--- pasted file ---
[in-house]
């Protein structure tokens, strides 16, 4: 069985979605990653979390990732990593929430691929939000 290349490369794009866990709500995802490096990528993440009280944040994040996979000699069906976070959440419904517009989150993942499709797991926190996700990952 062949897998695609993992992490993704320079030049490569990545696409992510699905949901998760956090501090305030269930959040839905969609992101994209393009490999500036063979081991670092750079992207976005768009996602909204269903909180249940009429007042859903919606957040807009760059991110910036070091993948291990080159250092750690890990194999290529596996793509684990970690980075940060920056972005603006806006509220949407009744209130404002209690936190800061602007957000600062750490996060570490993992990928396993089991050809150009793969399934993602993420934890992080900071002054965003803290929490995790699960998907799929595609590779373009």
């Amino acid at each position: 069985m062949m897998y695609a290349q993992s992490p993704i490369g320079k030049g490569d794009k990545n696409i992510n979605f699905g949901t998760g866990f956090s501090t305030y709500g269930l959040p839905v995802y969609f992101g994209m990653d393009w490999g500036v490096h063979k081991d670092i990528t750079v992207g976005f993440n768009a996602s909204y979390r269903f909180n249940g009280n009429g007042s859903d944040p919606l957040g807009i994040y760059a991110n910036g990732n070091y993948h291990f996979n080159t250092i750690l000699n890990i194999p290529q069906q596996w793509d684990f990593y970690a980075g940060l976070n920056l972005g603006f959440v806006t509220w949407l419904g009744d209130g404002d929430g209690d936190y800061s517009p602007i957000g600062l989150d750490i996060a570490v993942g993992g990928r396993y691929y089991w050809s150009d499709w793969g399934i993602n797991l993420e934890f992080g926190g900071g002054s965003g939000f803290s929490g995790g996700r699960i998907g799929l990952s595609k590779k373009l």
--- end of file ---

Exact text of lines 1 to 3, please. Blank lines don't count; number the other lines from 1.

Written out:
[in-house]
């Protein structure tokens, strides 16, 4: 069985979605990653979390990732990593929430691929939000 290349490369794009866990709500995802490096990528993440009280944040994040996979000699069906976070959440419904517009989150993942499709797991926190996700990952 062949897998695609993992992490993704320079030049490569990545696409992510699905949901998760956090501090305030269930959040839905969609992101994209393009490999500036063979081991670092750079992207976005768009996602909204269903909180249940009429007042859903919606957040807009760059991110910036070091993948291990080159250092750690890990194999290529596996793509684990970690980075940060920056972005603006806006509220949407009744209130404002209690936190800061602007957000600062750490996060570490993992990928396993089991050809150009793969399934993602993420934890992080900071002054965003803290929490995790699960998907799929595609590779373009």
């Amino acid at each position: 069985m062949m897998y695609a290349q993992s992490p993704i490369g320079k030049g490569d794009k990545n696409i992510n979605f699905g949901t998760g866990f956090s501090t305030y709500g269930l959040p839905v995802y969609f992101g994209m990653d393009w490999g500036v490096h063979k081991d670092i990528t750079v992207g976005f993440n768009a996602s909204y979390r269903f909180n249940g009280n009429g007042s859903d944040p919606l957040g807009i994040y760059a991110n910036g990732n070091y993948h291990f996979n080159t250092i750690l000699n890990i194999p290529q069906q596996w793509d684990f990593y970690a980075g940060l976070n920056l972005g603006f959440v806006t509220w949407l419904g009744d209130g404002d929430g209690d936190y800061s517009p602007i957000g600062l989150d750490i996060a570490v993942g993992g990928r396993y691929y089991w050809s150009d499709w793969g399934i993602n797991l993420e934890f992080g926190g900071g002054s965003g939000f803290s929490g995790g996700r699960i998907g799929l990952s595609k590779k373009l």